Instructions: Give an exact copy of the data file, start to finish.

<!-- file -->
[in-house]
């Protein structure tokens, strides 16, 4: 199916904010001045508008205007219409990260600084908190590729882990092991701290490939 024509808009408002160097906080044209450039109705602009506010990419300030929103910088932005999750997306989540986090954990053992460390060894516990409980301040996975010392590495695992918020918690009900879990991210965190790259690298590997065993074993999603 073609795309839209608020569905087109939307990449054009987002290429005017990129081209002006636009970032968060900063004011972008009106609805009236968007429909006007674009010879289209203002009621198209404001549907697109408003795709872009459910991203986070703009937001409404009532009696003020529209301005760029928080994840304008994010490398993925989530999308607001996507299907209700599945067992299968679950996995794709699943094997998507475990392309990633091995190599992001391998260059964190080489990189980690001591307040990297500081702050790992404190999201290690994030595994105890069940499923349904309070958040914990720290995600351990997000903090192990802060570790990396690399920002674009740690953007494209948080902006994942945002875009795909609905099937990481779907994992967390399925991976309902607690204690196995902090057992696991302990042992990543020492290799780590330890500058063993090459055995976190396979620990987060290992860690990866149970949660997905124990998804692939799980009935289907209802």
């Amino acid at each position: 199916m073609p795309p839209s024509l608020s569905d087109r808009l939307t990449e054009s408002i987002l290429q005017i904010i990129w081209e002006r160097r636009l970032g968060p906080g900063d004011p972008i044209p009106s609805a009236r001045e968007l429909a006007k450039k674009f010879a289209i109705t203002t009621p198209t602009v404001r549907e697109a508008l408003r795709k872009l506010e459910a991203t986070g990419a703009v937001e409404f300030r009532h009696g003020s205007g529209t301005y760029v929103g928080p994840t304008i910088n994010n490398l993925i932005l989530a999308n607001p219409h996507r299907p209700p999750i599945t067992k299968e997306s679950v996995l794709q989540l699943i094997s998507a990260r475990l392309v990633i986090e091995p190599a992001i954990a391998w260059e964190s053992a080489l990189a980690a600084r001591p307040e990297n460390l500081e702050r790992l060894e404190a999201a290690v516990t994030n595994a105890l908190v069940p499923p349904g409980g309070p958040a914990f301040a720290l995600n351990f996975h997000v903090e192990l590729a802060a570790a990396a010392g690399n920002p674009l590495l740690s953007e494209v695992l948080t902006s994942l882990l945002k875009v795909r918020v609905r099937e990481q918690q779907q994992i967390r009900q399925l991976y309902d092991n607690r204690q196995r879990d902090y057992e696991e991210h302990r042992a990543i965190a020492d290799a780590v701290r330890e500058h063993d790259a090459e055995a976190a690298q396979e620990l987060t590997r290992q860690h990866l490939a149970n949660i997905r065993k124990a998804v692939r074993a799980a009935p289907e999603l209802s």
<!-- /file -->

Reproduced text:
[in-house]
């Protein structure tokens, strides 16, 4: 199916904010001045508008205007219409990260600084908190590729882990092991701290490939 024509808009408002160097906080044209450039109705602009506010990419300030929103910088932005999750997306989540986090954990053992460390060894516990409980301040996975010392590495695992918020918690009900879990991210965190790259690298590997065993074993999603 073609795309839209608020569905087109939307990449054009987002290429005017990129081209002006636009970032968060900063004011972008009106609805009236968007429909006007674009010879289209203002009621198209404001549907697109408003795709872009459910991203986070703009937001409404009532009696003020529209301005760029928080994840304008994010490398993925989530999308607001996507299907209700599945067992299968679950996995794709699943094997998507475990392309990633091995190599992001391998260059964190080489990189980690001591307040990297500081702050790992404190999201290690994030595994105890069940499923349904309070958040914990720290995600351990997000903090192990802060570790990396690399920002674009740690953007494209948080902006994942945002875009795909609905099937990481779907994992967390399925991976309902607690204690196995902090057992696991302990042992990543020492290799780590330890500058063993090459055995976190396979620990987060290992860690990866149970949660997905124990998804692939799980009935289907209802």
């Amino acid at each position: 199916m073609p795309p839209s024509l608020s569905d087109r808009l939307t990449e054009s408002i987002l290429q005017i904010i990129w081209e002006r160097r636009l970032g968060p906080g900063d004011p972008i044209p009106s609805a009236r001045e968007l429909a006007k450039k674009f010879a289209i109705t203002t009621p198209t602009v404001r549907e697109a508008l408003r795709k872009l506010e459910a991203t986070g990419a703009v937001e409404f300030r009532h009696g003020s205007g529209t301005y760029v929103g928080p994840t304008i910088n994010n490398l993925i932005l989530a999308n607001p219409h996507r299907p209700p999750i599945t067992k299968e997306s679950v996995l794709q989540l699943i094997s998507a990260r475990l392309v990633i986090e091995p190599a992001i954990a391998w260059e964190s053992a080489l990189a980690a600084r001591p307040e990297n460390l500081e702050r790992l060894e404190a999201a290690v516990t994030n595994a105890l908190v069940p499923p349904g409980g309070p958040a914990f301040a720290l995600n351990f996975h997000v903090e192990l590729a802060a570790a990396a010392g690399n920002p674009l590495l740690s953007e494209v695992l948080t902006s994942l882990l945002k875009v795909r918020v609905r099937e990481q918690q779907q994992i967390r009900q399925l991976y309902d092991n607690r204690q196995r879990d902090y057992e696991e991210h302990r042992a990543i965190a020492d290799a780590v701290r330890e500058h063993d790259a090459e055995a976190a690298q396979e620990l987060t590997r290992q860690h990866l490939a149970n949660i997905r065993k124990a998804v692939r074993a799980a009935p289907e999603l209802s």